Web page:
References
2013-15 BUDGET INFORMATION. (2015). From http://www.ncpublicschools.org/budget/
Ashley Elementary School. (2012). From http://www.movoto.com/schools/winston-salem-nc/ashley-elementary-school- 370150002446/
Ashley Elementary School. (2015). From http://www.publicschoolreview.com/school_ov/school_id/59399
Ashley Elementary. (2015). Retrieved from http://www.schooldigger.com/go/NC/schools/0150002446/school.aspx
Borman, G. D. (2009). National efforts to bring reform to scale in America’s high-poverty elementary and secondary schools: Outcomes and implications Center on Education Policy. Retrieved from http://search.proquest.com/docview/61885819?accountid=15070
Demir, S., Kilinc, M., & Dogan, A. (2012). The effect of curriculum for developing efficient studying skills on academic achievements and studying skills of learners. International Electronic Journal of Elementary Education, 4(3), 427-440. Retrieved from http://search.proquest.com/docview/1111548799?accountid=15070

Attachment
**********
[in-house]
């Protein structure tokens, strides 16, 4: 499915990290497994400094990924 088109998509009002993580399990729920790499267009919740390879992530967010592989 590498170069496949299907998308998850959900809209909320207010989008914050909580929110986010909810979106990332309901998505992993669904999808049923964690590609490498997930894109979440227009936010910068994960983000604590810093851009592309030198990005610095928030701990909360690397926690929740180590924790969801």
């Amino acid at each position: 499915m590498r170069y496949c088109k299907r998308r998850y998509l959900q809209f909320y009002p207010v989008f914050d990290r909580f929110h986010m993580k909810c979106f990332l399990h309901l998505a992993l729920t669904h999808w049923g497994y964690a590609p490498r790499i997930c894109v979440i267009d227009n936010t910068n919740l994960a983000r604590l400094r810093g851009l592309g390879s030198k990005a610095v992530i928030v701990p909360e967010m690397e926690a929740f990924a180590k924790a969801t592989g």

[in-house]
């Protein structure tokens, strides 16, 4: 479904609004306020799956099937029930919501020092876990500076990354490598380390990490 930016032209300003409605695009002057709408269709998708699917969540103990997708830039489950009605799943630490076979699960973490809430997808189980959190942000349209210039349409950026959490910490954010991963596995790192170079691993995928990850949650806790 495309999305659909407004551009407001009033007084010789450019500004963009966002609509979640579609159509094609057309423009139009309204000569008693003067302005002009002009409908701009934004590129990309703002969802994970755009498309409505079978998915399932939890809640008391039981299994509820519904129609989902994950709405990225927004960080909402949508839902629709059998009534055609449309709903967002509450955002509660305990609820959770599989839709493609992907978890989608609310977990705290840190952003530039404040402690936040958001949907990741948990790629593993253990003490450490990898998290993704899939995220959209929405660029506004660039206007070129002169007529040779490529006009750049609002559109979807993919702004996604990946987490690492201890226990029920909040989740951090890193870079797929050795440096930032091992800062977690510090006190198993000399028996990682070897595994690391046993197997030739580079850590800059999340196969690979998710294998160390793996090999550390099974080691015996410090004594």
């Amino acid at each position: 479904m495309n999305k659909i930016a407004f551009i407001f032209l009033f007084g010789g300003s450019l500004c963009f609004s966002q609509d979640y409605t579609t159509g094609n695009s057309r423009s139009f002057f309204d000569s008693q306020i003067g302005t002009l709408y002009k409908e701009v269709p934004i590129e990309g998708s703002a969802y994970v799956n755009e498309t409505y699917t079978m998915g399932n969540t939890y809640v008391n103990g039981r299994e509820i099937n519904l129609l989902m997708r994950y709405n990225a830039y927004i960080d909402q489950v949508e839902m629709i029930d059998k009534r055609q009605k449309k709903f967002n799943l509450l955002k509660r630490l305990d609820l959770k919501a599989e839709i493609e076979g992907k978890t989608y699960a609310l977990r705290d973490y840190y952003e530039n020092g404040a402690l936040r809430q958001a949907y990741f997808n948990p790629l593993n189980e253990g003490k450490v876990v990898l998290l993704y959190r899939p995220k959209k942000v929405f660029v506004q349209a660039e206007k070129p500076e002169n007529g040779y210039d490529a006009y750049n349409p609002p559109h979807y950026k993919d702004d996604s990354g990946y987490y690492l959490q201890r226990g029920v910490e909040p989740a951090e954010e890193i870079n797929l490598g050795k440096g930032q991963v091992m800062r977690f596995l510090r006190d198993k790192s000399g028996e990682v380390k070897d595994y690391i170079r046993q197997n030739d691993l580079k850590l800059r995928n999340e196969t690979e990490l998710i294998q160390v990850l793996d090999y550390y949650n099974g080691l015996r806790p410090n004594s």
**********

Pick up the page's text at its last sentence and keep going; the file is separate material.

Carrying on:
Department of Public Instruction. (2009). Retrieved from http://www.ncpublicschools.org/fbs/resources/data/

Ghamrawi, N. (2014). Multiple intelligences and ESL teaching and learning: An investigation in KG II classrooms in one private school in Beirut, Lebanon. Journal of Advanced Academics, 25(1), 25-46. Retrieved from http://search.proquest.com/docview/1651844177?accountid=15070
Hodges, M. (2015). An innovative strategy for teaching health-related fitness knowledge in elementary physical education classes. Strategies: A Journal for Physical and Sport Educators, 28(4), 19-25. Retrieved from http://search.proquest.com/docview/1720064113?accountid=15070
Jenson, E. (2013). How poverty affects classroom engagement. Faces of poverty, 70(8), 24-30.…...